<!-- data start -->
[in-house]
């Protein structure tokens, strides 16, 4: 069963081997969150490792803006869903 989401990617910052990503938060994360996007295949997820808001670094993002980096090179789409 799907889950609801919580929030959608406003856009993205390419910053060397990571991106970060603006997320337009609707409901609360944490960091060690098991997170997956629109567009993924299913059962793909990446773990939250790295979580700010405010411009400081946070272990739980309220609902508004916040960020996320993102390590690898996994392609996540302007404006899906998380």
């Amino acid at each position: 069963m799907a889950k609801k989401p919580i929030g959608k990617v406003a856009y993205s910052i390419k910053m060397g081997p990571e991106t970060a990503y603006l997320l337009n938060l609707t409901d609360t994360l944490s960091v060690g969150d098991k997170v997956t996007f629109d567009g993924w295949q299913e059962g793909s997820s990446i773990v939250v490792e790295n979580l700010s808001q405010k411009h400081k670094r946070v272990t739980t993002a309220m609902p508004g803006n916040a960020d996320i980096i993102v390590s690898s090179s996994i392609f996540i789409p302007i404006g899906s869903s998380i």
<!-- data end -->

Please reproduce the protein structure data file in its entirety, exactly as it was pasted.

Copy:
[in-house]
């Protein structure tokens, strides 16, 4: 069963081997969150490792803006869903 989401990617910052990503938060994360996007295949997820808001670094993002980096090179789409 799907889950609801919580929030959608406003856009993205390419910053060397990571991106970060603006997320337009609707409901609360944490960091060690098991997170997956629109567009993924299913059962793909990446773990939250790295979580700010405010411009400081946070272990739980309220609902508004916040960020996320993102390590690898996994392609996540302007404006899906998380």
């Amino acid at each position: 069963m799907a889950k609801k989401p919580i929030g959608k990617v406003a856009y993205s910052i390419k910053m060397g081997p990571e991106t970060a990503y603006l997320l337009n938060l609707t409901d609360t994360l944490s960091v060690g969150d098991k997170v997956t996007f629109d567009g993924w295949q299913e059962g793909s997820s990446i773990v939250v490792e790295n979580l700010s808001q405010k411009h400081k670094r946070v272990t739980t993002a309220m609902p508004g803006n916040a960020d996320i980096i993102v390590s690898s090179s996994i392609f996540i789409p302007i404006g899906s869903s998380i």